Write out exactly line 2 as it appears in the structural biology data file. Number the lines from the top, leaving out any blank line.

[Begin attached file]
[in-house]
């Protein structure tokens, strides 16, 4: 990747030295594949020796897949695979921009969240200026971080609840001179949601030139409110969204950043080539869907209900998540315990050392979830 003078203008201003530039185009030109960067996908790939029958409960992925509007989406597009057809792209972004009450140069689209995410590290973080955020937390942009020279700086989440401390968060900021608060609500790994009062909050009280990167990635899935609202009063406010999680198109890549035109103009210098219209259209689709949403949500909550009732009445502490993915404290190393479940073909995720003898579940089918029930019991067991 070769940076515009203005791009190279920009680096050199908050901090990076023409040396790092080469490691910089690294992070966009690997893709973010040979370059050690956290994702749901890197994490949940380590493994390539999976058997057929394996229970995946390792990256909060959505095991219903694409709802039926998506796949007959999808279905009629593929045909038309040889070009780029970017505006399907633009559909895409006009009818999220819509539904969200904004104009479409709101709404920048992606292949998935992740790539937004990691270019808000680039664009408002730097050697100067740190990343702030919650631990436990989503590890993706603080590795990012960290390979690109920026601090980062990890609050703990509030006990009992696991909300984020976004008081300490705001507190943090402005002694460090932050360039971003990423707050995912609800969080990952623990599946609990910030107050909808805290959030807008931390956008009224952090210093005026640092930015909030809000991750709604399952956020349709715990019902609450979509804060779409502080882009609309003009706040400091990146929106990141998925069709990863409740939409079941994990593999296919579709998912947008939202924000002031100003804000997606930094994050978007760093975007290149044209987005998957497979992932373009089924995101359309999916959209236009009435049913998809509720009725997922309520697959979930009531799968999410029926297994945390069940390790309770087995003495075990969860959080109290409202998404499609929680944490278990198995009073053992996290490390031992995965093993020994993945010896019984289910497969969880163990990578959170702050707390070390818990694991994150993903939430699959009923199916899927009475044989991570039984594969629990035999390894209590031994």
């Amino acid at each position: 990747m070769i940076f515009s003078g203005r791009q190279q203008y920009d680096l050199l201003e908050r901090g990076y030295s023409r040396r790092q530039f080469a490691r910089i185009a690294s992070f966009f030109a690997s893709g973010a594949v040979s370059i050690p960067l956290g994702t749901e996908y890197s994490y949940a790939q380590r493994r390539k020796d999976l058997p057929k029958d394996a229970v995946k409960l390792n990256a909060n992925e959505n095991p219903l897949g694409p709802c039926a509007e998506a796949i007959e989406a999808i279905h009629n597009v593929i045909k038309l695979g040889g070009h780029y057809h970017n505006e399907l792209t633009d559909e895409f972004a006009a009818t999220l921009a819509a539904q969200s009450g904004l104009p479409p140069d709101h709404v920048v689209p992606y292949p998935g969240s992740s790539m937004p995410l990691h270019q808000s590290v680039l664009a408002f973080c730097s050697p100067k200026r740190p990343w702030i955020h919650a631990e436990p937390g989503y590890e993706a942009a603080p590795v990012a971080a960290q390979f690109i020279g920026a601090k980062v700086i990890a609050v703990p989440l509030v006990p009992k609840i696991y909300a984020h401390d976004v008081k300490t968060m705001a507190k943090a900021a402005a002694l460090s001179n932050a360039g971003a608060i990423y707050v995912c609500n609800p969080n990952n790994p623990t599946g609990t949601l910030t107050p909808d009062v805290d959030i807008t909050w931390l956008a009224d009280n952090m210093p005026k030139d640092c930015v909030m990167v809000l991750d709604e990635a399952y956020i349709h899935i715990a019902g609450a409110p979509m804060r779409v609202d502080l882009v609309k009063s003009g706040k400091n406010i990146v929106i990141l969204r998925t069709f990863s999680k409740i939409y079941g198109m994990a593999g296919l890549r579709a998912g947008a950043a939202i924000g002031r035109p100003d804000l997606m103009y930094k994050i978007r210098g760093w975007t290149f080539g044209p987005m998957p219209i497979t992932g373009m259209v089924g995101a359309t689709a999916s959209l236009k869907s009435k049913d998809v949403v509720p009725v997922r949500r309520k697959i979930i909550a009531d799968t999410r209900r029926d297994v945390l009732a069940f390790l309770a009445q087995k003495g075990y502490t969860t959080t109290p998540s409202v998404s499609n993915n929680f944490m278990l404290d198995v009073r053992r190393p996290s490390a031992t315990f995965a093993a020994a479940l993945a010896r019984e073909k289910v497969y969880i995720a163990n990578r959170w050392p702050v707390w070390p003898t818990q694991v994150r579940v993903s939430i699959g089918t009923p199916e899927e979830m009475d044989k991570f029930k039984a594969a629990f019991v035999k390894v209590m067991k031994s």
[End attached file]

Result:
């Protein structure tokens, strides 16, 4: 990747030295594949020796897949695979921009969240200026971080609840001179949601030139409110969204950043080539869907209900998540315990050392979830 003078203008201003530039185009030109960067996908790939029958409960992925509007989406597009057809792209972004009450140069689209995410590290973080955020937390942009020279700086989440401390968060900021608060609500790994009062909050009280990167990635899935609202009063406010999680198109890549035109103009210098219209259209689709949403949500909550009732009445502490993915404290190393479940073909995720003898579940089918029930019991067991 070769940076515009203005791009190279920009680096050199908050901090990076023409040396790092080469490691910089690294992070966009690997893709973010040979370059050690956290994702749901890197994490949940380590493994390539999976058997057929394996229970995946390792990256909060959505095991219903694409709802039926998506796949007959999808279905009629593929045909038309040889070009780029970017505006399907633009559909895409006009009818999220819509539904969200904004104009479409709101709404920048992606292949998935992740790539937004990691270019808000680039664009408002730097050697100067740190990343702030919650631990436990989503590890993706603080590795990012960290390979690109920026601090980062990890609050703990509030006990009992696991909300984020976004008081300490705001507190943090402005002694460090932050360039971003990423707050995912609800969080990952623990599946609990910030107050909808805290959030807008931390956008009224952090210093005026640092930015909030809000991750709604399952956020349709715990019902609450979509804060779409502080882009609309003009706040400091990146929106990141998925069709990863409740939409079941994990593999296919579709998912947008939202924000002031100003804000997606930094994050978007760093975007290149044209987005998957497979992932373009089924995101359309999916959209236009009435049913998809509720009725997922309520697959979930009531799968999410029926297994945390069940390790309770087995003495075990969860959080109290409202998404499609929680944490278990198995009073053992996290490390031992995965093993020994993945010896019984289910497969969880163990990578959170702050707390070390818990694991994150993903939430699959009923199916899927009475044989991570039984594969629990035999390894209590031994």